Photographer's Note

The Paintings Gallery, Wilanów Palace

Wilanów Palace (Polish: Pałac w Wilanowie) is a royal palace located in the Wilanów district, Warsaw. Wilanów Palace survived the time of Poland's partitions and both World Wars and has preserved its authentic historical qualities, also is one of the most important monuments of Polish culture.

The Paintings Gallery

Originally a three-room apartment, August Potocki had it converted around the middle of the 19th century into a permanent museum gallery, mostly displaying foreign paintings. The Pompeii pink walls and the ceiling murals with medallion portraits of great sculptors, architects and painters of the Renaissance, Baroque and Classicist periods are an allusion to typical 19th century museum interiors. The walls are decorated with European paintings from the collection of Stanisław Kostka Potocki and his successors. The most valuable pieces include: “The Final Judgement” (1530) by Wolfgang Krodel the Elder and “Entry of Michał Radziwiłł to Rome” (probably 1680) by Pieter van Bloemen and possibly also Niccolo Viviani Codazzi.
The exhibition also includes examples of fine craft work, such as two large cabinets containing silverware from the M.G. Biennais & J.B.C. Odiot works in Paris. One of the two smaller glazed cabinets situated between the windows displays 18th and 19th century bronzes and 17th to 19th-century stoneware tankards; the other – Böttger’s red stoneware from 1710-19 and 18th-century Meissen china and Dutch faience after Oriental patterns. The ormolu console contains a cast-iron fireplace clock with a pair of candlesticks, purchased by August Potocki in Paris in 1851, after the World Exhibition in London.


The history of the Wilanow Palace, a wonderful Baroque royal residence, began on April 23, 1677, when a village became the property of King John Sobieski III. At the beginning, the residence built there was small. Augustyn Locci, the king’s court architect, received the task of creating only a ground floor residence of a layout typical for the buildings of the Republic of Poland. However, military successes and an increase of the importance of royalty in the coming years had a huge influence on expanding the initial project. Huge construction works were conducted in the years 1677-1696. After completion, the building comprised of elements of a nobility house, an Italian garden villa and a French palace in the style of Louis XIV. After the death of the King, the Palace became the property of his sons, and in 1720, a run down property was purchased by one of the wealthiest women in Poland of those days – Elizabeth Sieniawska. In 1730, the Palace, for three years, was owned by king August II the Strong, who made considerable changes in the residence, particularly as far as the internal décor is concerned.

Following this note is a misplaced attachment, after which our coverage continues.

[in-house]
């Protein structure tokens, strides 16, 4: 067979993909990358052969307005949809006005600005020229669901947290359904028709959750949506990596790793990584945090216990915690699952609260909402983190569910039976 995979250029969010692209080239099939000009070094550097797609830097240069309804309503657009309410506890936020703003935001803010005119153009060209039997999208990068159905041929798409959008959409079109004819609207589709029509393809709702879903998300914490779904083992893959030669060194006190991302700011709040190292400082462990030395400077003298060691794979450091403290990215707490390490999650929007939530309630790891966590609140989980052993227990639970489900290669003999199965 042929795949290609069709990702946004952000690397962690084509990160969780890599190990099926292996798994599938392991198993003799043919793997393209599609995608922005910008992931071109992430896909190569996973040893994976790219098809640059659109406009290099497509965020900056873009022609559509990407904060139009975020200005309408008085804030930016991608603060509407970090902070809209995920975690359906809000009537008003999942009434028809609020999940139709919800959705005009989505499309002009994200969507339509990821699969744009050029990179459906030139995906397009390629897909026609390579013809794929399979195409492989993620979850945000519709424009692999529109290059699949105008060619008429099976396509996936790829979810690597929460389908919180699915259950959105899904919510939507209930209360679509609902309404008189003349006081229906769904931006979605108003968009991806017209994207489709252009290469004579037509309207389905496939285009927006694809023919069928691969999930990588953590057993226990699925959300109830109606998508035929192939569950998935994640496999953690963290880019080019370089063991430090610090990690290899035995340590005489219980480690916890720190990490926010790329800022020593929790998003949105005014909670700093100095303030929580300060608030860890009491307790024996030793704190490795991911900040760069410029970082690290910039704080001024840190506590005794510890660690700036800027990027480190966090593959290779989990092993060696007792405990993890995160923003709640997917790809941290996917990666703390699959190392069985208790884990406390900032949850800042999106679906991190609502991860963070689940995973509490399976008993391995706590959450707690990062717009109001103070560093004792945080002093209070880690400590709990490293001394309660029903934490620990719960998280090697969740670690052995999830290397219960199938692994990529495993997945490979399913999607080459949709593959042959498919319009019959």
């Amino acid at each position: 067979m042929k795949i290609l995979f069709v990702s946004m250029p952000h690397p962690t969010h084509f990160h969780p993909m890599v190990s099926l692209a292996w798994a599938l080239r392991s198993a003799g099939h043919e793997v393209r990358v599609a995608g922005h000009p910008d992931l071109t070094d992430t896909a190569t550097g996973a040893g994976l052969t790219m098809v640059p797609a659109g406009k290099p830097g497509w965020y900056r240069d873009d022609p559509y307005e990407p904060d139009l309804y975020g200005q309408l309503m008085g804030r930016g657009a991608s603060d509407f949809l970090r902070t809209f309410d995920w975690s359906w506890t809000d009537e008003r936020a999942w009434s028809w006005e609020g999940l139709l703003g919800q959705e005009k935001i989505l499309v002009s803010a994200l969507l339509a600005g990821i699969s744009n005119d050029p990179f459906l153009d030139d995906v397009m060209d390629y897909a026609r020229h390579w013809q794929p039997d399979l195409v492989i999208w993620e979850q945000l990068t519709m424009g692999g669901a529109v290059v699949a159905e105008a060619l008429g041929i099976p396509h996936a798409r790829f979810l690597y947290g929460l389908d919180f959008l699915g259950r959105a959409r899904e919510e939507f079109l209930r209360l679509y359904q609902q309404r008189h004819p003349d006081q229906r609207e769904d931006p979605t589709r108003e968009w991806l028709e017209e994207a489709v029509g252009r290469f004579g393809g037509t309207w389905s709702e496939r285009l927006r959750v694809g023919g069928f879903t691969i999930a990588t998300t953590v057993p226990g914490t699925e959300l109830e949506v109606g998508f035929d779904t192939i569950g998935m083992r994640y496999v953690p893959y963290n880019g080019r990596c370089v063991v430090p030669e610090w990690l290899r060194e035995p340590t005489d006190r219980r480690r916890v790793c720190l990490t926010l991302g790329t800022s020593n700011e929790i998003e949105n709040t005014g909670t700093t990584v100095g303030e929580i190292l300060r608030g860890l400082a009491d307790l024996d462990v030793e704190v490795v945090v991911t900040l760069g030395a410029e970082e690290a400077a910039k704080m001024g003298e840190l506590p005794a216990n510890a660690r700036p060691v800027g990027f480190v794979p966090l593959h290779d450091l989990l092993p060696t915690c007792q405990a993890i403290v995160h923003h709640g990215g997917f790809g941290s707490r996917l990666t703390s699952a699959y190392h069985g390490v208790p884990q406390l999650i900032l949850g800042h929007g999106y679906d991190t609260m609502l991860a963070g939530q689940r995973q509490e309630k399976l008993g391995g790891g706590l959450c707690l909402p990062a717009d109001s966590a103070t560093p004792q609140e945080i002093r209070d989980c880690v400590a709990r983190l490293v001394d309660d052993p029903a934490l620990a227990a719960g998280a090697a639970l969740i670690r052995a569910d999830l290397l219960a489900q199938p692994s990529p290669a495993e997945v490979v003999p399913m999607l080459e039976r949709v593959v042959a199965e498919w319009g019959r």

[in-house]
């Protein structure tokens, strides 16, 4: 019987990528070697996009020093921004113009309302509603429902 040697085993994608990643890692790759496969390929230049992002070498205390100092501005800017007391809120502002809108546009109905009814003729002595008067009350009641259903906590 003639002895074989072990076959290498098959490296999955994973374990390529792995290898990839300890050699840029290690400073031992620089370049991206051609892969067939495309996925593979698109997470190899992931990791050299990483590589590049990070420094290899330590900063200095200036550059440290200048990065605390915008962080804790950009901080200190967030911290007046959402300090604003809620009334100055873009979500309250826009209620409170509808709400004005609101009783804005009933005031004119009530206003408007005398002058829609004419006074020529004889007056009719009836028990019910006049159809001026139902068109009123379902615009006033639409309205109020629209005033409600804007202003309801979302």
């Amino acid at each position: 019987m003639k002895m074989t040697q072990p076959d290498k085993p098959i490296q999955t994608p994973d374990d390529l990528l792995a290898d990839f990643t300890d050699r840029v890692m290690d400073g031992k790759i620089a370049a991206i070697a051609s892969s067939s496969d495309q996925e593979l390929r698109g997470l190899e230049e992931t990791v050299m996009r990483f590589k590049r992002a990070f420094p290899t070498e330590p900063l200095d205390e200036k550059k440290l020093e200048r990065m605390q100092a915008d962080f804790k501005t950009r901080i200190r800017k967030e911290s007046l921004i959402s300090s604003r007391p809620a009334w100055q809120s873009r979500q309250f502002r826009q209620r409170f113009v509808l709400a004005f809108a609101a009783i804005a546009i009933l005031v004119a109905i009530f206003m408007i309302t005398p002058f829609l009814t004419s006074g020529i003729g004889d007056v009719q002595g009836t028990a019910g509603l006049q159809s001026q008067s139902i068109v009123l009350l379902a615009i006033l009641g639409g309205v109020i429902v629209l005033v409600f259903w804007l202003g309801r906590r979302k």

In the middle of 18th century, the Wilanów property was inherited by the daughter of Czartoryski, wife of a field marshal, Izabela Lubomirska, during whose reign, Wilanów started shining with its previous glory. Sixty nine years later, the Duchess gave Wilanów to her daughter and her husband, Stanislaw Kostka Potocki. Thanks to his efforts, one of the first museums in Poland was opened in the Wilanów Palace, in 1805.
The exposition consists of two parts: on the first floor, there is the GALLERY OF THE POLISH PORTRAIT, where you can see the effigies of the Polish monarchs collected over the centuries, representatives of great magnate families, participants of national uprisings, eminent artists and people honored by Poland. Their authors are often prominent Polish and foreign painters.
After visiting The Gallery of Polish Portraits, you will be able to see the royal apartments of the palace. Rooms where parties took place, chambers where the royal couples listened to music, met their friends and guests, and where they worked and rested. (Source: Wilanów Palace & wikipedia)

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Additional Photos by George Rumpler (Budapestman) Gold Star Critiquer/Gold Note Writer [C: 8900 W: 3 N: 20435] (82620)
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